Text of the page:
My brain was knocked off kilter when I saw “logic” in the same sentence as “gun control advocate.” I’m not a lawyer, but my understanding is that if someone steals your property, car, Louisville Slugger, gun, whatever and uses it to commit a crime the doctrine of proximate cause states that the person who used it and not the person it was illegally taken from is responsible. I’m sure it is a wet dream of gun control advocates to change that and make everyone connected with the gun except the criminal responsible.

        • Scott GF

          John,
          Nice write up. Nothing is absolutely certain. Again reasonable due diligence and due care. Trigger lock and safes when not being carried seems a minimum to me. If someone defeats your safe and trigger lock and commits a crime, I cannot see that person being held accountable since they showed no neglect. Whereas your second example is clear neglect and they should be help accountable to what end? I don’t have a good answer for that.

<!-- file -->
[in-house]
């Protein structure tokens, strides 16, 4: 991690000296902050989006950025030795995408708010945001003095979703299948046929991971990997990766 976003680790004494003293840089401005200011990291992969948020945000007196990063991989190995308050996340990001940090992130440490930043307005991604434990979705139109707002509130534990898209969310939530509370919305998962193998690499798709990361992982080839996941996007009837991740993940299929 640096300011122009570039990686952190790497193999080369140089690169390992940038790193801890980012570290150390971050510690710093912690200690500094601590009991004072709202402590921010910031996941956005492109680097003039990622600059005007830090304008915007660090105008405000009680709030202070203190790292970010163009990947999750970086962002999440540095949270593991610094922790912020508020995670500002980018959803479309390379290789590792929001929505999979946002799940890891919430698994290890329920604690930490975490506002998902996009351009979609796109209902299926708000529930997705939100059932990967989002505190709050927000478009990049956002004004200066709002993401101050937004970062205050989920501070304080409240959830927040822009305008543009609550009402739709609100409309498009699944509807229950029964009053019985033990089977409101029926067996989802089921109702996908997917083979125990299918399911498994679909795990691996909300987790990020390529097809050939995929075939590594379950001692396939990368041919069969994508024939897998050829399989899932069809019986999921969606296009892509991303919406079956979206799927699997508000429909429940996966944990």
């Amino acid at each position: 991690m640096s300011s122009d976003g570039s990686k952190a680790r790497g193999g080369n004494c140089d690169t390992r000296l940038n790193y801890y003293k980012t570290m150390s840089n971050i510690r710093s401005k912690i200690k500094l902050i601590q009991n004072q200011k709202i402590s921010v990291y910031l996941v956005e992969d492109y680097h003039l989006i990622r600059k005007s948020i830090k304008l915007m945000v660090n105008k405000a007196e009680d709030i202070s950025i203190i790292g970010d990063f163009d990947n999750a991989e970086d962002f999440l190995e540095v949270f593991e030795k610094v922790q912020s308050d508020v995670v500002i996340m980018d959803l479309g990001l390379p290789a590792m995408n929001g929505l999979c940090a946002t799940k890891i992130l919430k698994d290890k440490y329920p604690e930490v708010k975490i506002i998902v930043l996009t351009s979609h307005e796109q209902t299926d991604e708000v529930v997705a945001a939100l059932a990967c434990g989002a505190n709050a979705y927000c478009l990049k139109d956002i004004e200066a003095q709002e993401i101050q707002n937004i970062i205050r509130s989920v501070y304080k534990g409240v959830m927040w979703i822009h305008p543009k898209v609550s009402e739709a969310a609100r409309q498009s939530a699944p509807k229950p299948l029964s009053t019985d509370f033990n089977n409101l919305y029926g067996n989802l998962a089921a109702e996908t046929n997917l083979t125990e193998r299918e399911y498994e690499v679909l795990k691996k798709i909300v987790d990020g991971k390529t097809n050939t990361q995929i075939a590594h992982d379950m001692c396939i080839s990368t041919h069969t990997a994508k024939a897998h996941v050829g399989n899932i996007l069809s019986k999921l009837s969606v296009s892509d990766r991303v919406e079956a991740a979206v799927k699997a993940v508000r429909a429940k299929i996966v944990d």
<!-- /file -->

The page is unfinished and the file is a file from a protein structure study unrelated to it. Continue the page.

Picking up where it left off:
Zoltar
          “How about a firearm that is not locked but within arms reach of the owner and somehow that firearm is taken and used illegally?”

          What happened to the owner where that would happen? That answer is it depends on the circumstances. as asked, then yes the owner is responsible for the unlocked firearm so it is there responsibility to maintain control of it

          “If my wife, who doesn’t own any firearms, were to take one of my legally owned firearms and use it illegally do you think I should be held responsible for that?”

          Yes, you are the owner of the gun, not her. You should be held accountable, unless she broke the locks and overcame the barriers to secure the gun.

          • Scott GF

            Zoltar,
            “The logic problem that we’re dealing with gun control advocates is that they want to extend that concept beyond the walls of the home and apply the same thing to a firearm that is taken from the home without the consent of the owner and used in a criminal manner outside the home and that is immorally holing an innocent person accountable for someone else’s criminal activity and a terribly slippery slope.”

            “firearm that is taken from the home without the consent”

            How did they do that? Steal it? Use the key (or code)? Probably. In any case the owner must ensure that weapon is secure and that the method of being secured is part of the due care.